The NHS needs wholescale reform, not tinkering

Wes Streeting, Shadow Health Secretary at the opening of the new Surgical Centre at King George Hospital in Redbridge
Wes Streeting, Shadow Health Secretary at the opening of the new Surgical Centre at King George Hospital in Redbridge
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The Labour party is already beginning to think about life after the election. Should Sir Keir Starmer succeed in gaining the keys to Downing Street, addressing the issue of chronic NHS underperformance will almost immediately become one of his party’s primary concerns.

Shadow health secretary Wes Streeting has begun to set out how his party might go about this formidable task, telling The Telegraph that Labour would tell NHS staff to work evenings and weekends, pool staff and resources across regions for these shifts, and oversee the “biggest expansion of NHS staff in history”.

Many of these steps are welcome, insofar as they go, although implementing them may be a challenge. When the Conservatives have attempted to shift the NHS away from its Monday to Friday culture they have been met with fierce resistance, and it is questionable whether the staff’s preference for a Labour government will be enough to overcome its preference for the status quo.

The deeper issue, however, is that Mr Streeting is still in essence proposing more of the same. The fundamental problem with the NHS is not a lack of resources, or even the lack of accountability, which has seen whistleblowers persecuted by their colleagues. It is the very nature of the organisation as a state-dominated healthcare system.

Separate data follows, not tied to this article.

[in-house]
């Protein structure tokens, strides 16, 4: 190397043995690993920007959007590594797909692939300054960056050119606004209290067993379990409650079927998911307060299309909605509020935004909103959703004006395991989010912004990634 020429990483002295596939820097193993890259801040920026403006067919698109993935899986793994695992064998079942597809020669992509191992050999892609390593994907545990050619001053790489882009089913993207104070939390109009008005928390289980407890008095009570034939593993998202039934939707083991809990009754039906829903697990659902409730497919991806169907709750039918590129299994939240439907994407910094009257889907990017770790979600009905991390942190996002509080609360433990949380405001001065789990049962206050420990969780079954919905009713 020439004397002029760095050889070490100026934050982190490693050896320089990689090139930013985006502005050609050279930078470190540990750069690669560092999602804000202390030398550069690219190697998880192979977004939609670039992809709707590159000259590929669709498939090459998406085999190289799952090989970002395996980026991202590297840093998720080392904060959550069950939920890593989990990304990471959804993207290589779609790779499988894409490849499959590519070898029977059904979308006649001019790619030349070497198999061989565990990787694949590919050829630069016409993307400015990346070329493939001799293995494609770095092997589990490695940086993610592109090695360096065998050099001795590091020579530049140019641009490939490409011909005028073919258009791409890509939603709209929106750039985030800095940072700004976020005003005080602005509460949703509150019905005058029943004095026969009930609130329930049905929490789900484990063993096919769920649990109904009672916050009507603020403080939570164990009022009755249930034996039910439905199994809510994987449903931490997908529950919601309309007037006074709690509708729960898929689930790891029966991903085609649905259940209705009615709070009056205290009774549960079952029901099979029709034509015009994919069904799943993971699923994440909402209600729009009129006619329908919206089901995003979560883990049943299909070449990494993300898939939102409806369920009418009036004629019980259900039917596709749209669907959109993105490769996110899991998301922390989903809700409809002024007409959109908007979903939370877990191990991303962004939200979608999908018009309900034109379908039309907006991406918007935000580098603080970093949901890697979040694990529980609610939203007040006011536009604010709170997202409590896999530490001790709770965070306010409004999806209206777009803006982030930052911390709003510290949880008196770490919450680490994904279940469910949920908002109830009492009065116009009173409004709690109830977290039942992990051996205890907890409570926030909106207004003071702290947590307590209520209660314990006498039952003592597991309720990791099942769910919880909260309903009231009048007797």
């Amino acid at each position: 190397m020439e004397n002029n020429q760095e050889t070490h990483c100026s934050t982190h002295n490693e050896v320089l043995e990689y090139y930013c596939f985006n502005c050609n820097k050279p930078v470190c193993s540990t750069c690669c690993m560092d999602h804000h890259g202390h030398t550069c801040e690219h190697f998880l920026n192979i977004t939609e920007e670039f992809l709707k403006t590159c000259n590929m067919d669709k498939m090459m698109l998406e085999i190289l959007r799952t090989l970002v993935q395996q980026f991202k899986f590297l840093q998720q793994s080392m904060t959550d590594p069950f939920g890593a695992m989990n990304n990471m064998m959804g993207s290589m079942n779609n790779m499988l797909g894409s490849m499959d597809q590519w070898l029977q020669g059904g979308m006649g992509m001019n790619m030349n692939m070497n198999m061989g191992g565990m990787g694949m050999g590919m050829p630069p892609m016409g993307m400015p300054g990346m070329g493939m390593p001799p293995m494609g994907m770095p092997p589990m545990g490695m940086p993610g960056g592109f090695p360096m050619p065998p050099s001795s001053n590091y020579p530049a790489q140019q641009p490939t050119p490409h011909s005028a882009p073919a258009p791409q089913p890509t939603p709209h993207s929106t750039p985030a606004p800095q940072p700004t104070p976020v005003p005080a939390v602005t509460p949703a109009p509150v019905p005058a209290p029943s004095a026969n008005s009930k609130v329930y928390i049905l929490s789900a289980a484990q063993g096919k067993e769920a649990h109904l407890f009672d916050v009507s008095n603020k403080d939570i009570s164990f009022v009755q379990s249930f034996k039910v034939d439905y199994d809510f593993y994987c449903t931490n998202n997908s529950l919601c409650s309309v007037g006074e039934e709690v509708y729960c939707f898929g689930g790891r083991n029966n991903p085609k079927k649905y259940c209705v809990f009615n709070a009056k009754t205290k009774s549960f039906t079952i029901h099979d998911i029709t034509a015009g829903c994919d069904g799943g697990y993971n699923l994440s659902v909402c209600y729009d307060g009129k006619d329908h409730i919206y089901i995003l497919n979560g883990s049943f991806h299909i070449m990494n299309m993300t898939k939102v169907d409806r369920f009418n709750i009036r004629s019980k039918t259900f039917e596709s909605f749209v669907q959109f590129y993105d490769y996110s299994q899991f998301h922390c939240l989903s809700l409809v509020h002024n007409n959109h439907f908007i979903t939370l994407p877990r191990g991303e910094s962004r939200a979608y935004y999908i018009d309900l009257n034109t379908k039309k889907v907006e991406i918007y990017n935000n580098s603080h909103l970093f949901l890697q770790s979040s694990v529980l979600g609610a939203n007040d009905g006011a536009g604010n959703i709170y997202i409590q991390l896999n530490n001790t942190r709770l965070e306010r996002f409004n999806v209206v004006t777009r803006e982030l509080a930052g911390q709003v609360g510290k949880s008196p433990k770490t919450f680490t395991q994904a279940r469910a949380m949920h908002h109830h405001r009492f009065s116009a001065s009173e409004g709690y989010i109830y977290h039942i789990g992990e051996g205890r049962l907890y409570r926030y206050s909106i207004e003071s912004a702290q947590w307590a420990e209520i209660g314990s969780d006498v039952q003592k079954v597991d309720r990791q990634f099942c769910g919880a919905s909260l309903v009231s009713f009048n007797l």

As Mr Streeting himself noted in December, “If we just pour ever-increasing amounts of taxpayer money into a broken system, we will continue to get worse health outcomes than other leading economies.” He was correct in this observation. The pride taken by the British Left in the NHS being “free at the point of use” is worth little if what this means in practice is that it fails to treat the rich and the poor alike. Deep, structural reform is needed in order to give Britain the medical care that it deserves.

But while Mr Streeting returned from Australia last year full of praise for its healthcare system, his party has shied away from the radical reform that mimicking it would entail, preferring instead to tinker around the edges of the NHS. Repeating the same endless cycle of reforms and funding boosts will result in the same endless cycle of crises and decline.

Until the need for a complete rethink of healthcare is acknowledged, we will continue to labour under a system that has left this country under-treated and overtaxed.